One year after Batman & Robin graced movie theaters and offered us George Clooney’s Bat-Nipples, the film’s screenwriter, Akiva Goldsman, delivered another major-studio release, rejiggering a beloved sci-fi classic for modern audiences.
At the time, an earnest, mainstream reboot of an admittedly corny TV series set in outer space was practically unheard of. Later, in 2003, the rebooted Battlestar Galactica proved such a concept could be not only feasible but potentially fantastic. And then, in 2009, J.J. Abrams’ Star Trek raised the bar, showing just how high-octane such reboots could be.
From HBO’s Westworld to Peacock’s Brave New World, remolding an old-school science-fiction franchise into a slicker cinematic venture has become an art form unto itself. But the patient zero for sci-fi reboots was 1998’s Lost in Space.
Years ahead of the stellar Netflix version of Lost in Space, this take on the Robinsons and their robot companion was a critical failure and earned only a modest sum at the box office, especially given its studio’s franchise ambitions. And yet, this troubled Lost in Space is worth another look. Here’s why this underrated ‘90s reboot mattered — and why it failed.
In 1998, Lost in Space was the movie that dethroned Titanic’s 15-week box-office run as the no. 1 film in America.
Although it starred William Hurt and Mimi Rogers as John and Maureen Robinson, the real reason people went to see Lost in Space had to do with co-stars Matt LeBlanc and Heather Graham.
Following the success of Boogie Nights a year earlier, one could argue that Graham was, at least for a time, the most interesting, popular actress on the planet. Had Lost in Space been recognized as a great film, it’s possible that Graham’s career could have gone in the direction of someone like Sigourney Weaver.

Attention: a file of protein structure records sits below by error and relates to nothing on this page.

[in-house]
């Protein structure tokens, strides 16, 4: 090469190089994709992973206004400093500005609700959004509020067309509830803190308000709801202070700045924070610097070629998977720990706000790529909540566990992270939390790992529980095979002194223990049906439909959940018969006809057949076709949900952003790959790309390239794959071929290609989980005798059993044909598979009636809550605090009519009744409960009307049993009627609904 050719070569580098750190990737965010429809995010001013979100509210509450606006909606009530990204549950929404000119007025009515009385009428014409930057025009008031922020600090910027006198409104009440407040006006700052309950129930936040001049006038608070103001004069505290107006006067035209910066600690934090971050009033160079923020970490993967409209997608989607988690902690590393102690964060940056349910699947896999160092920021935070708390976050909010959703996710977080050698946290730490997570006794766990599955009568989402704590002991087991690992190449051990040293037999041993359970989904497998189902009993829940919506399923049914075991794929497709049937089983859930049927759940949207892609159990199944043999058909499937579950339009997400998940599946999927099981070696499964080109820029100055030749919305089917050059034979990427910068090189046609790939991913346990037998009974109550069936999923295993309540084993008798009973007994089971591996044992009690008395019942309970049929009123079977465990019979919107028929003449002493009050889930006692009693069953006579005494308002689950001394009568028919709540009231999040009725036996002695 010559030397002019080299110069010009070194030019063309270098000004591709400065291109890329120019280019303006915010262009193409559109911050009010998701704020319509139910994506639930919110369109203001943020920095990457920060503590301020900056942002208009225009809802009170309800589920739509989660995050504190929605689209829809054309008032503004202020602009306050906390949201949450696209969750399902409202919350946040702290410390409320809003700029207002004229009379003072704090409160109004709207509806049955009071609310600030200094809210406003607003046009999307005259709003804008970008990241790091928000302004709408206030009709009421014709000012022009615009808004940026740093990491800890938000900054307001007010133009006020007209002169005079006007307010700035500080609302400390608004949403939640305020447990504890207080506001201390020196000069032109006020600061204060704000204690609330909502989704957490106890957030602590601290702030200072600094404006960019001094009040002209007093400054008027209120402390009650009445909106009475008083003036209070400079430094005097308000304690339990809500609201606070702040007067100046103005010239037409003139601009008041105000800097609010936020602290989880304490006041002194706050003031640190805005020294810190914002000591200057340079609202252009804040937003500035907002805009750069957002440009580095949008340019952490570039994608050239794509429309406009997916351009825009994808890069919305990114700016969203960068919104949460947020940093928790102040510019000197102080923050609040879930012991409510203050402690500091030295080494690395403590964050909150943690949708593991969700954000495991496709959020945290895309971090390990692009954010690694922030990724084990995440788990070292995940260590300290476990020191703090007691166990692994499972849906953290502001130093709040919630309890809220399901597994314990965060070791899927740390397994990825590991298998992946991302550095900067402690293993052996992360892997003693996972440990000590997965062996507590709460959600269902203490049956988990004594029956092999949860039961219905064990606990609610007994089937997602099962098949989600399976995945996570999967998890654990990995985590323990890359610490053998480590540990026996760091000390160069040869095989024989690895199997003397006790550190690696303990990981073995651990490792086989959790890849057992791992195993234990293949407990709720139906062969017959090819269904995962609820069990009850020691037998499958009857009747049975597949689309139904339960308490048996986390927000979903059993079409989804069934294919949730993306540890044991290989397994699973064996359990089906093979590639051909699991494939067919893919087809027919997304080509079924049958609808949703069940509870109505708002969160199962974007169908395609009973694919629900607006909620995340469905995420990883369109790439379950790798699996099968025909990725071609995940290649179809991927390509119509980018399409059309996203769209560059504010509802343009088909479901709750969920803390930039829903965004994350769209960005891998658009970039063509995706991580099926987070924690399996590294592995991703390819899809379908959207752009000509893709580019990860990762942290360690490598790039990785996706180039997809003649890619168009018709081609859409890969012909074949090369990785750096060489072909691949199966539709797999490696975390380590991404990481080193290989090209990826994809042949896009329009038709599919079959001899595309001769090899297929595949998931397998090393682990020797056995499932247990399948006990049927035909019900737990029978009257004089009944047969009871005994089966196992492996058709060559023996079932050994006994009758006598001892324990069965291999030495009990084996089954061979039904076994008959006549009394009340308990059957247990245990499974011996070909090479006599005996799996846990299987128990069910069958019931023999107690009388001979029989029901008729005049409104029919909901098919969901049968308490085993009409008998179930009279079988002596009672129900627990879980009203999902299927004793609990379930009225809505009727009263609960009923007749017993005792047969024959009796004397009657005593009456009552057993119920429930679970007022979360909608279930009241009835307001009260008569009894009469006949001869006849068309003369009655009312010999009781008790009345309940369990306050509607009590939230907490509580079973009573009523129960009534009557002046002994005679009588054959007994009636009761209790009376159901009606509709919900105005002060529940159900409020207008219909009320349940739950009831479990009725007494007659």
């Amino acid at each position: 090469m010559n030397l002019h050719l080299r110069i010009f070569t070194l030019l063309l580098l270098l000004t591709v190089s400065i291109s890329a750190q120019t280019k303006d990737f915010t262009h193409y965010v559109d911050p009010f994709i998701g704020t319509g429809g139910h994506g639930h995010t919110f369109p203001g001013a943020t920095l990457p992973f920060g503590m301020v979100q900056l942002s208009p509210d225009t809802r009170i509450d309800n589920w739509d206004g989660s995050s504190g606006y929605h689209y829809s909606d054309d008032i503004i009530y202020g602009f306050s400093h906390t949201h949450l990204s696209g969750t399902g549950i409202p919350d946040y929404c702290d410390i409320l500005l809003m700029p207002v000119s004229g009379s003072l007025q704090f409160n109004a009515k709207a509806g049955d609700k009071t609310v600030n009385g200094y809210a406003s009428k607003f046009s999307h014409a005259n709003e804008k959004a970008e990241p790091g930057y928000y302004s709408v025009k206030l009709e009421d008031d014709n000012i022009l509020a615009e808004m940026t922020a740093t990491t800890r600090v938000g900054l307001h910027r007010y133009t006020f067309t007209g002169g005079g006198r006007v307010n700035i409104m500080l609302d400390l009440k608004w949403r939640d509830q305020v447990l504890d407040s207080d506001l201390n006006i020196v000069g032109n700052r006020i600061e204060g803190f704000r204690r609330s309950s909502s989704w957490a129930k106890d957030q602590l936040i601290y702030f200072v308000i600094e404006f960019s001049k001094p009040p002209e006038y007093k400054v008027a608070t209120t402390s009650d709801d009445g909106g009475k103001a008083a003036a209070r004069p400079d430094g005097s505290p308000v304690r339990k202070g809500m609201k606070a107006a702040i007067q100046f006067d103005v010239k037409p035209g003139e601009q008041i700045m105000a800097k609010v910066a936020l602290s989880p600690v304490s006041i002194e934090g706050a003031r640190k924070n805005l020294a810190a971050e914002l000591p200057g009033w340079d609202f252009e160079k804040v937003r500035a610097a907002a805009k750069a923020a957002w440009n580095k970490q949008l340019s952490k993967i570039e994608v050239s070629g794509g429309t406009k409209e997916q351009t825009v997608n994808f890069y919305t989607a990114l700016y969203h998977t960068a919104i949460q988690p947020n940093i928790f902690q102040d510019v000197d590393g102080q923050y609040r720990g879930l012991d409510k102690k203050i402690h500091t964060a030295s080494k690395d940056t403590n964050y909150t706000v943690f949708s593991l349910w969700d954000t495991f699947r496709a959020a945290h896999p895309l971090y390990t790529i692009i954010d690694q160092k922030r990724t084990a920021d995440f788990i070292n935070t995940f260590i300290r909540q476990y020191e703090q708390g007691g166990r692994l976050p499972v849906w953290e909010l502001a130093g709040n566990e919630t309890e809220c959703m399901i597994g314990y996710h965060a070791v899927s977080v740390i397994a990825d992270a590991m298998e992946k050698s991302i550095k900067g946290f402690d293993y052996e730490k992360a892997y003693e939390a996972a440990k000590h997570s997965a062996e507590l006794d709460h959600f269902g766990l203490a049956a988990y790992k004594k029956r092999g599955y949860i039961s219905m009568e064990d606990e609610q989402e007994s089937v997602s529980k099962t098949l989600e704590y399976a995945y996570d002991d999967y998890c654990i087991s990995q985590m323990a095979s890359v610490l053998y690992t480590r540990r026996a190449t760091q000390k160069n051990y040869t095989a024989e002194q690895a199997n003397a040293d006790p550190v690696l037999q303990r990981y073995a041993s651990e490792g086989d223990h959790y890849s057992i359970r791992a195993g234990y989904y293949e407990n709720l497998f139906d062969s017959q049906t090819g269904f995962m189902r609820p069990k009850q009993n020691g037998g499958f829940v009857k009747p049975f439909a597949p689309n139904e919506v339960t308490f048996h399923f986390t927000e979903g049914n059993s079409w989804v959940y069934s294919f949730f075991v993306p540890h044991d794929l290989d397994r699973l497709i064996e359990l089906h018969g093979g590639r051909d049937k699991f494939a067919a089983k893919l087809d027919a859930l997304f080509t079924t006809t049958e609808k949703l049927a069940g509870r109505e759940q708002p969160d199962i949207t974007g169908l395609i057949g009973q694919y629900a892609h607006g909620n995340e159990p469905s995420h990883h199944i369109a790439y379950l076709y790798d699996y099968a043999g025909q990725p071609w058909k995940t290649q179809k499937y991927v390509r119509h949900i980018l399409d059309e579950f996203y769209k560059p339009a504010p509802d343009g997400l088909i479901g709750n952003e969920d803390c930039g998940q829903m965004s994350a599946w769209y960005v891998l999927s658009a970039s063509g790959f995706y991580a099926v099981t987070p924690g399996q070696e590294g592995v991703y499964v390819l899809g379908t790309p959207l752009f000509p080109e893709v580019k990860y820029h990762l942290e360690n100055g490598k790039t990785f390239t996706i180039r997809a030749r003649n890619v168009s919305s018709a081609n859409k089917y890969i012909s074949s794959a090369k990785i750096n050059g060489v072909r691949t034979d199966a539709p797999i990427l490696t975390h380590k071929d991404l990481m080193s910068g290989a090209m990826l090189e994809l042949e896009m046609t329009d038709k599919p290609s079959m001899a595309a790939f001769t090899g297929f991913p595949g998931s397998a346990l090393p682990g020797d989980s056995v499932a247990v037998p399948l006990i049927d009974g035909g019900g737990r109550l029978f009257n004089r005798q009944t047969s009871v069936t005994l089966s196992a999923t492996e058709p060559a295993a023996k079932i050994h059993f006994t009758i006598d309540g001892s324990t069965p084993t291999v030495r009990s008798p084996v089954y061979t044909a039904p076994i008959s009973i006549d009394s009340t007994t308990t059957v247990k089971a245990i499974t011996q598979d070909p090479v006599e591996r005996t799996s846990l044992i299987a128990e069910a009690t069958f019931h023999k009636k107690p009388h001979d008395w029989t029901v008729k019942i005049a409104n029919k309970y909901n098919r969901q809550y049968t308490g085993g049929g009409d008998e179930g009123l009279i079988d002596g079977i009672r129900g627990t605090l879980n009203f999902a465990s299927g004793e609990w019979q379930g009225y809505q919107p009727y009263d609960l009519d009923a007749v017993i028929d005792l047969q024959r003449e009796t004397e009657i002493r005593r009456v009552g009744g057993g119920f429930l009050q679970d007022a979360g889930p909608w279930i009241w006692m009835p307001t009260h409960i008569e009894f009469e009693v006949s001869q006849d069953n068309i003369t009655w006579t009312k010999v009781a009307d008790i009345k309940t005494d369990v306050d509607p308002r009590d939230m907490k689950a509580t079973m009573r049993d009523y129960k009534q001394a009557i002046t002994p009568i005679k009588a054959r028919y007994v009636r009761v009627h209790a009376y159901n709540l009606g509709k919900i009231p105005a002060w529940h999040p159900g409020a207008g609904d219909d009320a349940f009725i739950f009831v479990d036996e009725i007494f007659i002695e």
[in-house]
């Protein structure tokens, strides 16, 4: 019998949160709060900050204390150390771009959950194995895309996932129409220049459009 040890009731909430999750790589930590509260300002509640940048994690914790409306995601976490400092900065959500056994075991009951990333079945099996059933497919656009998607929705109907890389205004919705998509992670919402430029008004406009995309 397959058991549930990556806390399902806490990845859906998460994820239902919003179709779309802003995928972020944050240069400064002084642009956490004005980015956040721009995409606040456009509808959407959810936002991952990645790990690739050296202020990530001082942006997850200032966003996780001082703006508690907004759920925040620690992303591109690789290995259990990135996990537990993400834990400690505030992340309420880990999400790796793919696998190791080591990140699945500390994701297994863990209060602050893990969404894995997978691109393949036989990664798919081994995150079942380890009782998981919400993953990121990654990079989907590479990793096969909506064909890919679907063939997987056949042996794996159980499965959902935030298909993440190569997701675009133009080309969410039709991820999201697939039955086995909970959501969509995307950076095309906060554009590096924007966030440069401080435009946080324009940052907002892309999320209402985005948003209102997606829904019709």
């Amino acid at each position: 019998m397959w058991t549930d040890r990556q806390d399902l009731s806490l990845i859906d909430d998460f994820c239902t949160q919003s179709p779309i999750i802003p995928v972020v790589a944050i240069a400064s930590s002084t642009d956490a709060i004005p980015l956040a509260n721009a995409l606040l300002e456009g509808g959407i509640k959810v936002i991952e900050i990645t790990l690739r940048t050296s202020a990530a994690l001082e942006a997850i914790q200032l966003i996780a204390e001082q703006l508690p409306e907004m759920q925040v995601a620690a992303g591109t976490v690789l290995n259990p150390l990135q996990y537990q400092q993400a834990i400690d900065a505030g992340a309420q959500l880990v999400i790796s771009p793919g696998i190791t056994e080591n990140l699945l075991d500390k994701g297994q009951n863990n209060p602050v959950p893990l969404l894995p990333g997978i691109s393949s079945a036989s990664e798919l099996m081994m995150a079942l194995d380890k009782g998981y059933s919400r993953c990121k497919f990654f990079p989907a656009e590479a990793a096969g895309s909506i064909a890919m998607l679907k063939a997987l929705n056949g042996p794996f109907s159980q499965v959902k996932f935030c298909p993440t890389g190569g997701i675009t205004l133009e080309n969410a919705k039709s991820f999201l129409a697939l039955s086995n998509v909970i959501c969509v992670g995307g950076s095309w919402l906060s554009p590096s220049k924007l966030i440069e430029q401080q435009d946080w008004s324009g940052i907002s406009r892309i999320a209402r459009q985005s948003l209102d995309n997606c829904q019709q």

But the more interesting story here belongs to LeBlanc. Today, we take for granted that sitcom stars can become sci-fi action heroes. Chris Pratt pulled this stunt twice, first with Guardians of the Galaxy, and then with Jurassic World. His upcoming sci-fi vehicle The Tomorrow War will add yet another feather to his action-hero cap. These days, nobody automatically thinks of Parks and Recreation when they think of Pratt. His status as a sci-fi badass has long since eclipsed his goofy sitcom reputation. Arguably, John Krasinski has managed a similar feat post-The Office playing Jack Ryan for Amazon and starring in A Quiet Place (which he also directed), and The Big Sick’s Kumail Nanjiani is aiming for a similar genre crossover in Eternals.
So, why didn’t Joey from Friends enjoy the same kind of ascent? At the time, it should be said, such a transformation would have been surprising. But the bigger problem is that Lost in Space’s script puts his character, Major Don West, in the creepy position of flirting with Judy Robinson (Graham) who was written as much younger. It’s problematic as hell, especially because the Judy of the original ‘60s series was much younger. (This is also the case in the Netflix series, where Judy is a teenager.) This isn’t LeBlanc’s fault, but the bizarre romantic dynamic, culminating in Judy kissing Don, is one of the film’s biggest pitfalls. Perhaps LeBlanc failed to become a sci-fi badass because his Don was a bargain-bin Han Solo and more overtly sleazy.